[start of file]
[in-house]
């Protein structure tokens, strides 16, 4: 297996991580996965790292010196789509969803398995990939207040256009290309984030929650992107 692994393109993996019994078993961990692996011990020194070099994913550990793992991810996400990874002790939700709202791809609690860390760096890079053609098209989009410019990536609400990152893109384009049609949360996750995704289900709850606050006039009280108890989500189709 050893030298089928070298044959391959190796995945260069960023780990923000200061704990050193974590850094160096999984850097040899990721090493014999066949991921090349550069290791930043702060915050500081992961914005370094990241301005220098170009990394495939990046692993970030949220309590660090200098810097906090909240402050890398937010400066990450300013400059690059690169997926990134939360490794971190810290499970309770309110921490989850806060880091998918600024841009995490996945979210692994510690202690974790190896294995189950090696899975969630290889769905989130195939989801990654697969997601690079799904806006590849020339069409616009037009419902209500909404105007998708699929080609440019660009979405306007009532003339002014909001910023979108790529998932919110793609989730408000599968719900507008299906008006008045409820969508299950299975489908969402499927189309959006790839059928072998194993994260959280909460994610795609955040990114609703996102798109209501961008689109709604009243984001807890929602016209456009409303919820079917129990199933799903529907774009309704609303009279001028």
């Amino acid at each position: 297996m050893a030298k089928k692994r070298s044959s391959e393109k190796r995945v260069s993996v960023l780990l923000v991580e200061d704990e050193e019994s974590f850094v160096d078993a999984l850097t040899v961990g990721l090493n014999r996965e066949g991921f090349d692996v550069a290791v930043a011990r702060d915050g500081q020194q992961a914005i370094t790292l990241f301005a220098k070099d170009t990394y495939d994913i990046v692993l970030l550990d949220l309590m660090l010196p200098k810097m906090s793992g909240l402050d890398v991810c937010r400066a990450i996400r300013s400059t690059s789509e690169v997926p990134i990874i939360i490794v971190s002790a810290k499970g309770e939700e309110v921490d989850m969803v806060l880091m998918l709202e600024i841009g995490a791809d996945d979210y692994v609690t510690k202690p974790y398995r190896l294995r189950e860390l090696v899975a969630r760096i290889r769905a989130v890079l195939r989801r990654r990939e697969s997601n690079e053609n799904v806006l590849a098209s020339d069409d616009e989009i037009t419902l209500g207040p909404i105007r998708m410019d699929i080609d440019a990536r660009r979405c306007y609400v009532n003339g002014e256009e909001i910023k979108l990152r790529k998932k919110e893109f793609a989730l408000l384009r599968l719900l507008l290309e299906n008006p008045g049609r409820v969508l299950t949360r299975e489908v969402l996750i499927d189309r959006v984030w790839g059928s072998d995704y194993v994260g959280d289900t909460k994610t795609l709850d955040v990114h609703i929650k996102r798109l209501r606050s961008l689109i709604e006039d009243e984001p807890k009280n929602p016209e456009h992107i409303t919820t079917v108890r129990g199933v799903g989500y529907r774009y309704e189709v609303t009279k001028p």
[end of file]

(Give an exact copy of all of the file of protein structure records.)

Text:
[in-house]
């Protein structure tokens, strides 16, 4: 297996991580996965790292010196789509969803398995990939207040256009290309984030929650992107 692994393109993996019994078993961990692996011990020194070099994913550990793992991810996400990874002790939700709202791809609690860390760096890079053609098209989009410019990536609400990152893109384009049609949360996750995704289900709850606050006039009280108890989500189709 050893030298089928070298044959391959190796995945260069960023780990923000200061704990050193974590850094160096999984850097040899990721090493014999066949991921090349550069290791930043702060915050500081992961914005370094990241301005220098170009990394495939990046692993970030949220309590660090200098810097906090909240402050890398937010400066990450300013400059690059690169997926990134939360490794971190810290499970309770309110921490989850806060880091998918600024841009995490996945979210692994510690202690974790190896294995189950090696899975969630290889769905989130195939989801990654697969997601690079799904806006590849020339069409616009037009419902209500909404105007998708699929080609440019660009979405306007009532003339002014909001910023979108790529998932919110793609989730408000599968719900507008299906008006008045409820969508299950299975489908969402499927189309959006790839059928072998194993994260959280909460994610795609955040990114609703996102798109209501961008689109709604009243984001807890929602016209456009409303919820079917129990199933799903529907774009309704609303009279001028």
């Amino acid at each position: 297996m050893a030298k089928k692994r070298s044959s391959e393109k190796r995945v260069s993996v960023l780990l923000v991580e200061d704990e050193e019994s974590f850094v160096d078993a999984l850097t040899v961990g990721l090493n014999r996965e066949g991921f090349d692996v550069a290791v930043a011990r702060d915050g500081q020194q992961a914005i370094t790292l990241f301005a220098k070099d170009t990394y495939d994913i990046v692993l970030l550990d949220l309590m660090l010196p200098k810097m906090s793992g909240l402050d890398v991810c937010r400066a990450i996400r300013s400059t690059s789509e690169v997926p990134i990874i939360i490794v971190s002790a810290k499970g309770e939700e309110v921490d989850m969803v806060l880091m998918l709202e600024i841009g995490a791809d996945d979210y692994v609690t510690k202690p974790y398995r190896l294995r189950e860390l090696v899975a969630r760096i290889r769905a989130v890079l195939r989801r990654r990939e697969s997601n690079e053609n799904v806006l590849a098209s020339d069409d616009e989009i037009t419902l209500g207040p909404i105007r998708m410019d699929i080609d440019a990536r660009r979405c306007y609400v009532n003339g002014e256009e909001i910023k979108l990152r790529k998932k919110e893109f793609a989730l408000l384009r599968l719900l507008l290309e299906n008006p008045g049609r409820v969508l299950t949360r299975e489908v969402l996750i499927d189309r959006v984030w790839g059928s072998d995704y194993v994260g959280d289900t909460k994610t795609l709850d955040v990114h609703i929650k996102r798109l209501r606050s961008l689109i709604e006039d009243e984001p807890k009280n929602p016209e456009h992107i409303t919820t079917v108890r129990g199933v799903g989500y529907r774009y309704e189709v609303t009279k001028p």